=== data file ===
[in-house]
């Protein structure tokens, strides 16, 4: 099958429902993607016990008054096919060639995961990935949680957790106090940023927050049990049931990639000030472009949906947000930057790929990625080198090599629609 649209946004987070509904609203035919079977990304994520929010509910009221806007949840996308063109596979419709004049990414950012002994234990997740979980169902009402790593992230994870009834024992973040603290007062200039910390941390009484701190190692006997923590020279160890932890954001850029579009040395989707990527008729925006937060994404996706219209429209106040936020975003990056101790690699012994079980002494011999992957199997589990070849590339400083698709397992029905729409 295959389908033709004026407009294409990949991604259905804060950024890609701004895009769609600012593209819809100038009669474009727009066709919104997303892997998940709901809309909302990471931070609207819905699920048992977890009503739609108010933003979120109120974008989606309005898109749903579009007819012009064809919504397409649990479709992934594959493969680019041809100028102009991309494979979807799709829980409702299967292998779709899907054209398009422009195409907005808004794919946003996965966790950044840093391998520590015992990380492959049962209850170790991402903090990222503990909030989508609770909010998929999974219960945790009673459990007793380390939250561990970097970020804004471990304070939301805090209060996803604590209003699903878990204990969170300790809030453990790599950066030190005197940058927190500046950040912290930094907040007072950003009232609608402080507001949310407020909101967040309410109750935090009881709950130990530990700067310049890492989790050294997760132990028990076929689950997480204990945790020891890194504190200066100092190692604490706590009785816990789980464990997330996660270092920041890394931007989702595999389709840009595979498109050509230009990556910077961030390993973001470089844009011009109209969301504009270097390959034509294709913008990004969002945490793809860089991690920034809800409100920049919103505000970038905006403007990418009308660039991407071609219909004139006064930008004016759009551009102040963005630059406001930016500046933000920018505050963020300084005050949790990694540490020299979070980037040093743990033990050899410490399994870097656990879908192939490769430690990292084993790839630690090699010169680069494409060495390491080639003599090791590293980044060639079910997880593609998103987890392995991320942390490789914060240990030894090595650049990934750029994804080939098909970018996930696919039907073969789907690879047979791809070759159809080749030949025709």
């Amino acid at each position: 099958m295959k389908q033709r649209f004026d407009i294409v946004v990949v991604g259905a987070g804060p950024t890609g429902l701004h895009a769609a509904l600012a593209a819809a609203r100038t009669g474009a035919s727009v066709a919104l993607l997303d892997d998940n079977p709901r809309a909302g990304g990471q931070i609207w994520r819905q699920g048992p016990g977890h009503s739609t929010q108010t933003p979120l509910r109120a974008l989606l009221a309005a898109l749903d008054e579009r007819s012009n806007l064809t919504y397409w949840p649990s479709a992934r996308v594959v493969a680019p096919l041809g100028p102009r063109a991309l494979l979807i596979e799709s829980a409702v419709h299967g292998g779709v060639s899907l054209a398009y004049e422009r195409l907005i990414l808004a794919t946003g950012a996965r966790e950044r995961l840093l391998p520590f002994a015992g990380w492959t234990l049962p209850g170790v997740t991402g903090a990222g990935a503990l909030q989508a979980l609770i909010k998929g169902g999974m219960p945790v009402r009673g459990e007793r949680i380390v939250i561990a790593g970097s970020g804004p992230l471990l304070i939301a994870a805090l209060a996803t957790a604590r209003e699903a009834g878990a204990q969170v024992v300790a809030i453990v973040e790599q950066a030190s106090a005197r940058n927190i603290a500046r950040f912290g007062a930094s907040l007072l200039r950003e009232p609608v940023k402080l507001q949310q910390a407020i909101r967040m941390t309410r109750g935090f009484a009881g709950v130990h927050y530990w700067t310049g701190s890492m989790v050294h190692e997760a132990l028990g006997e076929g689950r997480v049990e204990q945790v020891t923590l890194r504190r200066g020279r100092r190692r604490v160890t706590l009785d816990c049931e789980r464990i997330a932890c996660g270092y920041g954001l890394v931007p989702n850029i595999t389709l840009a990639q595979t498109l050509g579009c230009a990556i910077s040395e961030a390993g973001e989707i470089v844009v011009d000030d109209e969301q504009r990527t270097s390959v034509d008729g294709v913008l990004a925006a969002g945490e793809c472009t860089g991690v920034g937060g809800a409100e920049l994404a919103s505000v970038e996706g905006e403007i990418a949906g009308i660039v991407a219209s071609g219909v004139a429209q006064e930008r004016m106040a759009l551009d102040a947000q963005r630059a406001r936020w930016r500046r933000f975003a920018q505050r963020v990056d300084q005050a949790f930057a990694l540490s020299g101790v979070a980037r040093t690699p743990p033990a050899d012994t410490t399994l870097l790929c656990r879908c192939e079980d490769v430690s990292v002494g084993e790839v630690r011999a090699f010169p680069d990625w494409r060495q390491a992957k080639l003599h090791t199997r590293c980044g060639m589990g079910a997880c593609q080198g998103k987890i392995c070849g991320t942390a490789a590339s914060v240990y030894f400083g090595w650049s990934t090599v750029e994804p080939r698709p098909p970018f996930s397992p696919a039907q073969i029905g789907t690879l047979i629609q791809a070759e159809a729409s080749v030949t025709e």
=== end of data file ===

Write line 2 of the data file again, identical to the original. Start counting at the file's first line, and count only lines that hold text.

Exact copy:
């Protein structure tokens, strides 16, 4: 099958429902993607016990008054096919060639995961990935949680957790106090940023927050049990049931990639000030472009949906947000930057790929990625080198090599629609 649209946004987070509904609203035919079977990304994520929010509910009221806007949840996308063109596979419709004049990414950012002994234990997740979980169902009402790593992230994870009834024992973040603290007062200039910390941390009484701190190692006997923590020279160890932890954001850029579009040395989707990527008729925006937060994404996706219209429209106040936020975003990056101790690699012994079980002494011999992957199997589990070849590339400083698709397992029905729409 295959389908033709004026407009294409990949991604259905804060950024890609701004895009769609600012593209819809100038009669474009727009066709919104997303892997998940709901809309909302990471931070609207819905699920048992977890009503739609108010933003979120109120974008989606309005898109749903579009007819012009064809919504397409649990479709992934594959493969680019041809100028102009991309494979979807799709829980409702299967292998779709899907054209398009422009195409907005808004794919946003996965966790950044840093391998520590015992990380492959049962209850170790991402903090990222503990909030989508609770909010998929999974219960945790009673459990007793380390939250561990970097970020804004471990304070939301805090209060996803604590209003699903878990204990969170300790809030453990790599950066030190005197940058927190500046950040912290930094907040007072950003009232609608402080507001949310407020909101967040309410109750935090009881709950130990530990700067310049890492989790050294997760132990028990076929689950997480204990945790020891890194504190200066100092190692604490706590009785816990789980464990997330996660270092920041890394931007989702595999389709840009595979498109050509230009990556910077961030390993973001470089844009011009109209969301504009270097390959034509294709913008990004969002945490793809860089991690920034809800409100920049919103505000970038905006403007990418009308660039991407071609219909004139006064930008004016759009551009102040963005630059406001930016500046933000920018505050963020300084005050949790990694540490020299979070980037040093743990033990050899410490399994870097656990879908192939490769430690990292084993790839630690090699010169680069494409060495390491080639003599090791590293980044060639079910997880593609998103987890392995991320942390490789914060240990030894090595650049990934750029994804080939098909970018996930696919039907073969789907690879047979791809070759159809080749030949025709």